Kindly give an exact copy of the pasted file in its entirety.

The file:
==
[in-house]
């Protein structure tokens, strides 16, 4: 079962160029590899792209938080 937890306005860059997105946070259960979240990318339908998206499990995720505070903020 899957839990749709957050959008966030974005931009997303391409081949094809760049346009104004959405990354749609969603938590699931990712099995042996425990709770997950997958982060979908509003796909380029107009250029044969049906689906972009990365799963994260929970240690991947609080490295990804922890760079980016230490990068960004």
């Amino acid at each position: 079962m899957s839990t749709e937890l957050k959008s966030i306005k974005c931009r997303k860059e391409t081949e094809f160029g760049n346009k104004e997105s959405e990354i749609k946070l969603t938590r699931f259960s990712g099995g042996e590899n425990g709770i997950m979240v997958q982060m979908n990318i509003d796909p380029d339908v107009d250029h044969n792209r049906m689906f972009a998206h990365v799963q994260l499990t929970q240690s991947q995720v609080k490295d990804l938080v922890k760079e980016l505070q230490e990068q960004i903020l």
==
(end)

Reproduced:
[in-house]
């Protein structure tokens, strides 16, 4: 079962160029590899792209938080 937890306005860059997105946070259960979240990318339908998206499990995720505070903020 899957839990749709957050959008966030974005931009997303391409081949094809760049346009104004959405990354749609969603938590699931990712099995042996425990709770997950997958982060979908509003796909380029107009250029044969049906689906972009990365799963994260929970240690991947609080490295990804922890760079980016230490990068960004």
């Amino acid at each position: 079962m899957s839990t749709e937890l957050k959008s966030i306005k974005c931009r997303k860059e391409t081949e094809f160029g760049n346009k104004e997105s959405e990354i749609k946070l969603t938590r699931f259960s990712g099995g042996e590899n425990g709770i997950m979240v997958q982060m979908n990318i509003d796909p380029d339908v107009d250029h044969n792209r049906m689906f972009a998206h990365v799963q994260l499990t929970q240690s991947q995720v609080k490295d990804l938080v922890k760079e980016l505070q230490e990068q960004i903020l």